One of the fences in the Grand National is called The Foinavon Fence. This fence is named after the 1967 Winner. The remarkable thing about this winner is not that he came in at the huge grand national odds of 100/1, but that he was a relative no-hoper who was far enough behind to miss the carnage at the fence which now bears his name.
Foinavon started his life belonging to Anne, Duchess of Westminster and he was named after a Scottish mountain, as was another of her horses the great Arkle . After racing in Ireland early in his career he was sold because his jumping was so poor! Even so he had won three chases previously, however, he did have a tendency to fall.
He was sent to John Kempton's yard, and John decided to send the horse hunting to improve his confidence, he also put him over small training fences every day.
This so called no-hoper had taken part in some top class races before attempting the national, he had finished fourth in a King George and took part in a Gold Cup at Cheltenham, given these facts it would seem that his odds of 100/1 may have been a bit generous unless of course, you consider the S.P. on the Tote of 444/1.
On the day of the race his trainer, who also was a jockey could not make the 10st weight that the horse was due to carry, so he went to Worcester to ride another horse that day, so the replacement Jockey was John Buckingham.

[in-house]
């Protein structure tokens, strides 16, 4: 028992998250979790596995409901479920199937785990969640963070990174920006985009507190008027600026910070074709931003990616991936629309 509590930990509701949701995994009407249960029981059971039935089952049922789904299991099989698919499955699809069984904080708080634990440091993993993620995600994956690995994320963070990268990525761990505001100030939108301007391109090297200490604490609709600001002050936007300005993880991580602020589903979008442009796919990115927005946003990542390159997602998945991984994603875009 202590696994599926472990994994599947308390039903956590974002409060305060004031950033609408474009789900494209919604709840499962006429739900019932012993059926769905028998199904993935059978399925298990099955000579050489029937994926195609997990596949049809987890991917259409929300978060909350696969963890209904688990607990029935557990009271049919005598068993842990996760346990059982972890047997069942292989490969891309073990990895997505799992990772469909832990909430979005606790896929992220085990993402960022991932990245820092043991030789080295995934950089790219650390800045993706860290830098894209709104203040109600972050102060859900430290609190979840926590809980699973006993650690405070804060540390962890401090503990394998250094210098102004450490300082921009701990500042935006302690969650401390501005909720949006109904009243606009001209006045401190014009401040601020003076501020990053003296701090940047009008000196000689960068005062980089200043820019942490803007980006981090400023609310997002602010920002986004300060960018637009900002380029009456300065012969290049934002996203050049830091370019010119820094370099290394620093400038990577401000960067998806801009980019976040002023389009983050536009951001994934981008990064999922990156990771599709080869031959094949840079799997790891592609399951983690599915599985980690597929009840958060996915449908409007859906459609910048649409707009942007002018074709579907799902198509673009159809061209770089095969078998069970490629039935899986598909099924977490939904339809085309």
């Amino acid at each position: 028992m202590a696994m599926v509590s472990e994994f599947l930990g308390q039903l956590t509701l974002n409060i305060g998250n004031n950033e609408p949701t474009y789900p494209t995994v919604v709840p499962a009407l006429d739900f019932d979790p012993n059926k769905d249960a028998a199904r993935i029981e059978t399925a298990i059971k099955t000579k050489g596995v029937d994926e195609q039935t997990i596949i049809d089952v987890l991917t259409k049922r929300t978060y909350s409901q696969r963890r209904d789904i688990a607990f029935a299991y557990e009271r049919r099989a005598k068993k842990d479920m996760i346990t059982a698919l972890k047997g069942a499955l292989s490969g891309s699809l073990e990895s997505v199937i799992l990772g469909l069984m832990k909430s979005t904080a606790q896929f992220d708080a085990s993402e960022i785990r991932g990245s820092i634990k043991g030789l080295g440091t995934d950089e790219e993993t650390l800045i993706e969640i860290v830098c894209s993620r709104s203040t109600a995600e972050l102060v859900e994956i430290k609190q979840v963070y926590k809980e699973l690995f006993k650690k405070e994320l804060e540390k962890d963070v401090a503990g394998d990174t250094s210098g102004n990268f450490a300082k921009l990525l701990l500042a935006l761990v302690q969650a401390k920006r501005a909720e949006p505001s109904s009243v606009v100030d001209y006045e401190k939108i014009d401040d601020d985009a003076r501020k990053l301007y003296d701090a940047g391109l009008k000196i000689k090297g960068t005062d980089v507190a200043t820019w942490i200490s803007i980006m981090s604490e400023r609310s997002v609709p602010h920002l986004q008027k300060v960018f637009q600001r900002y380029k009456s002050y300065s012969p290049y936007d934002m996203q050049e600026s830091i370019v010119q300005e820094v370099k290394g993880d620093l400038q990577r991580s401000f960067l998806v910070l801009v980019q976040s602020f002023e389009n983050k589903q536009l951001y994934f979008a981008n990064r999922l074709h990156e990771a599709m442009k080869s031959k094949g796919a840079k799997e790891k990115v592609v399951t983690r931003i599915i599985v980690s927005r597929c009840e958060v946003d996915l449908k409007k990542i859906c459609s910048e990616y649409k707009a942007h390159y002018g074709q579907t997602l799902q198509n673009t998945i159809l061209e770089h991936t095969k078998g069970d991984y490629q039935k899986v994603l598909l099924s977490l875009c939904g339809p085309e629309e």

Going around on the first circuit nothing seemed remarkable about the race and the horses still in the race were going as well as could be expected, even at Bechers on the second circuit all horses seemed to get over the fence alright but no one could have guessed what was in store at the next fence which was one of the smallest fences the jockeys and horses had to jump that day. There were a few riderless horses at the front of the leading pack and when they got to the fence, they decided not to jump the fence but as often happens, they decide to run along the width of the fence.
Other horses which came up behind decided that there must have been something frightening at the fence because the leaders also began to refuse. The following horses then started to slow down as they were not going fast enough to jump the fence and either fell or quickly stopped, only to throw their jockey's over the fence, this resulted in horses starting to run back up the course where they came from.
There was utter chaos with both horses and riders alike falling or being thrown to the ground, this can been seen here with jockey P.Buckley trying to get his mount Limeking ( Number 9 ) to his feet, it looked like the race was over for everyone, however Foinavon's jockey who was at the back of the field saw all this carnage in front of him guided his mount around the mêlée and fortunately the horse was quick thinking enough to glide to the outside of the fence, and although going considerably slower than racing speed the horse managed to jump the fence successfully and both man and horse were off to complete the course.
John said later that at the time he did not realize that they were the only pair to jump the fence at the first attempt but he just kept going. Although some 17 horses remounted and finished the race the distance Foinavon had ' stolen ' at the fence meant that he lead over the final seven fences to go on to collect his prize.
Foinavon did run in the following years Grand National but fell or was brought down at the water jump.